NORTH ANDOVER — Nearly every student who graduates with a computer science degree from Merrimack College does so with a job in hand.
"We can't fill the jobs fast enough," said Mary Noonan, the chairwoman of the Computer Science Department at Merrimack.
Computer science majors are in the highest demand of any college graduate in today's job market. Jobs available to those who hold that degree — such as network system analysts and computer software engineers — are the fastest-growing occupations in the country, according to the United States Department of Labor.
Professors at Merrimack College said they're also seeing high demand for finance and accounting majors, as well as students with biology degrees with concentrations in biotechnology and biomedical sciences.
Robert J. Cuomo, dean of the Girard School of Business and International Commerce, said he gets calls from the big four accounting firms — Deloitte, PriceWaterhouseCoopers, Ernst &Young and KPMG — looking for recruits all the time.
"They're finding the demand is much more than the supply," he said. "Although these fields pay a lot of money, they're very demanding."
Professors at Merrimack said they're adding new courses and shaping the curriculum to make sure their students graduate with the most current skills they need to fill and excel at the fastest growing jobs.
In the fall, the college will switch from requiring students to take five courses to four. More intense and lengthy work will be required in these courses, and they will count for more credits.
The biology major offers a program this year in which students can focus their biology degree on bio-technology classes.
In finance, they're trying to develop a concentration to prepare students for careers in financial services.
And starting in the fall the computer science major will offer an information technology track, for students to learn to become, among other things, database managers.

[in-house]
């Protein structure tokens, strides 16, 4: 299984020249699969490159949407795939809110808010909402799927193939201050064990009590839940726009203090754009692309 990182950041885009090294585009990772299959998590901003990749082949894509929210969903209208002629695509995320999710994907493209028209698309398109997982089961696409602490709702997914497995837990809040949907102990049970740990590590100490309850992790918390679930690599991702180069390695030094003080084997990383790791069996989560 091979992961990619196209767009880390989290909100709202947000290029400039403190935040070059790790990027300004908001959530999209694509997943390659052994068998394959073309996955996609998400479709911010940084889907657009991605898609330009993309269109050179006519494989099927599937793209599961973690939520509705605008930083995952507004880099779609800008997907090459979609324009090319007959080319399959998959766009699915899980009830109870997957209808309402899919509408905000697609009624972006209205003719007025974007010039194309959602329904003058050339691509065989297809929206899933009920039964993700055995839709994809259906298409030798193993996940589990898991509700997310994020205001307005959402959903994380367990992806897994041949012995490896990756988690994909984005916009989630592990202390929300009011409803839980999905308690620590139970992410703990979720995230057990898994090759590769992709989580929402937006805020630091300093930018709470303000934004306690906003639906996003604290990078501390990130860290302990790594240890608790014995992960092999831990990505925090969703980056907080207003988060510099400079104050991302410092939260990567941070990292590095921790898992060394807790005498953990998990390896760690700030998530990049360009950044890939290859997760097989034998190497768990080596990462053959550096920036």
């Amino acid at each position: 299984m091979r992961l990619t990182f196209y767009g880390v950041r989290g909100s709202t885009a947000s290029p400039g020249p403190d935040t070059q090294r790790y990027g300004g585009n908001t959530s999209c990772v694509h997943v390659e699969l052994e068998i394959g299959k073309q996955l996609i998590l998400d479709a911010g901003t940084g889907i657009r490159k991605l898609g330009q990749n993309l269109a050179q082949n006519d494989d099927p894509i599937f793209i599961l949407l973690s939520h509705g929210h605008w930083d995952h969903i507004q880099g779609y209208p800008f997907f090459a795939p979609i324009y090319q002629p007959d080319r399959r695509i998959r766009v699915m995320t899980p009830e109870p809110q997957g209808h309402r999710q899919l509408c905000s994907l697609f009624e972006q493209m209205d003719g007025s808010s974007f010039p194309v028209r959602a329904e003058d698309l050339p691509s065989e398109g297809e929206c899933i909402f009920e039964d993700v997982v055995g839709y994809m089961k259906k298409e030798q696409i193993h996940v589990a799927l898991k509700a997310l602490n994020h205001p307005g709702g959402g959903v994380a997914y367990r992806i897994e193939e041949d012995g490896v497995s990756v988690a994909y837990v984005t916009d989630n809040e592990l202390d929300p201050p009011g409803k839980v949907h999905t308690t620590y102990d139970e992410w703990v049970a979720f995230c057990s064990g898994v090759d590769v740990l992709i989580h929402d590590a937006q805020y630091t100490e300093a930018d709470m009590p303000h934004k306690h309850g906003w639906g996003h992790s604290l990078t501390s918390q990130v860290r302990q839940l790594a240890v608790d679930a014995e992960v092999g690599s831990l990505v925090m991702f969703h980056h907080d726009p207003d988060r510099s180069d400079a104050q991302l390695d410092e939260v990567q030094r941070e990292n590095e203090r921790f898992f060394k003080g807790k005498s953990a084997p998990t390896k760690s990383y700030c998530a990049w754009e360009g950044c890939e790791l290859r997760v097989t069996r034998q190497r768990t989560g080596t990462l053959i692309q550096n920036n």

The computer science and biology programs have also set up advisory boards to keep the curriculum tuned in to what the industry needs. Several people who work in those industries sit on those boards and give advice on what courses the school should offer to students so that they get good jobs in the fields. Recently, this led to the addition of bio-infromatics in the biology curriculum.
"What can we do at Merrimack to meet the needs of the industry?" Josephine S. Modica-Napolitano, chairwoman of the Department of Biology, said they're constantly asking themselves. "The industry has a dire need for thinker-doers. What the industry really needs is someone who has the skill set needed to do hands-on science but also has the ability to think and analyze."
Noonan said they currently have 35 students in the computer science major. They're looking to double that, and to specifically attract more women to the field.
"With the Internet bust a few years ago, people are reluctant to go into the computer field," Noonan said. "We're preparing our students to understand how the technology works, so they can lead the next generation in making the technology better."
Fastest-growing occupations for those with bachelor's degrees
1. Network systems and data communications analysts
2. Computer software engineers, applications
3. Personal finance advisers
4. Substance abuse and behavioral disorder counselors
5. Financial analysts
6. Forensic science technicians
7. Computer systems analysts
8. Database administrators
9. Computer software engineers, software systems
Occupations with the most new jobs, overall
1. Computer software engineers, applications
2. Accountants and auditors
3. Elementary school teachers
4. Management analysts
5. Computer systems analysts
6. Network systems and data communications analysts
Source: United States Department of Labor, Bureau of Labor Statistics